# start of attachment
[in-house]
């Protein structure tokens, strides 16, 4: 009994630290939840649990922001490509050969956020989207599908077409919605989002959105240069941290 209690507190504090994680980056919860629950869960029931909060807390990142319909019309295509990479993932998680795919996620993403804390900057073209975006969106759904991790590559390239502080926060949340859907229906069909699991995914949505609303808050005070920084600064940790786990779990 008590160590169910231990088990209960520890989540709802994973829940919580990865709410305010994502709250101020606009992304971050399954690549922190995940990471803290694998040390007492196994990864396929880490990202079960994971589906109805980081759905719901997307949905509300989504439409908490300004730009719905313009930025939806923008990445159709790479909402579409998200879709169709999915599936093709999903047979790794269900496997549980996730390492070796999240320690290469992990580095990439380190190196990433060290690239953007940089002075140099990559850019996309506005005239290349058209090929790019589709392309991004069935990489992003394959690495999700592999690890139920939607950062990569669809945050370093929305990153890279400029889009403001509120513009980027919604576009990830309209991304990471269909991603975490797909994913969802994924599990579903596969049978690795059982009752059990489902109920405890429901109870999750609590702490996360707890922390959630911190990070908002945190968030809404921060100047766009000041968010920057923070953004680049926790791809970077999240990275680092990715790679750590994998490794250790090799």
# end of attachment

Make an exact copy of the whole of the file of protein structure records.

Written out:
[in-house]
């Protein structure tokens, strides 16, 4: 009994630290939840649990922001490509050969956020989207599908077409919605989002959105240069941290 209690507190504090994680980056919860629950869960029931909060807390990142319909019309295509990479993932998680795919996620993403804390900057073209975006969106759904991790590559390239502080926060949340859907229906069909699991995914949505609303808050005070920084600064940790786990779990 008590160590169910231990088990209960520890989540709802994973829940919580990865709410305010994502709250101020606009992304971050399954690549922190995940990471803290694998040390007492196994990864396929880490990202079960994971589906109805980081759905719901997307949905509300989504439409908490300004730009719905313009930025939806923008990445159709790479909402579409998200879709169709999915599936093709999903047979790794269900496997549980996730390492070796999240320690290469992990580095990439380190190196990433060290690239953007940089002075140099990559850019996309506005005239290349058209090929790019589709392309991004069935990489992003394959690495999700592999690890139920939607950062990569669809945050370093929305990153890279400029889009403001509120513009980027919604576009990830309209991304990471269909991603975490797909994913969802994924599990579903596969049978690795059982009752059990489902109920405890429901109870999750609590702490996360707890922390959630911190990070908002945190968030809404921060100047766009000041968010920057923070953004680049926790791809970077999240990275680092990715790679750590994998490794250790090799």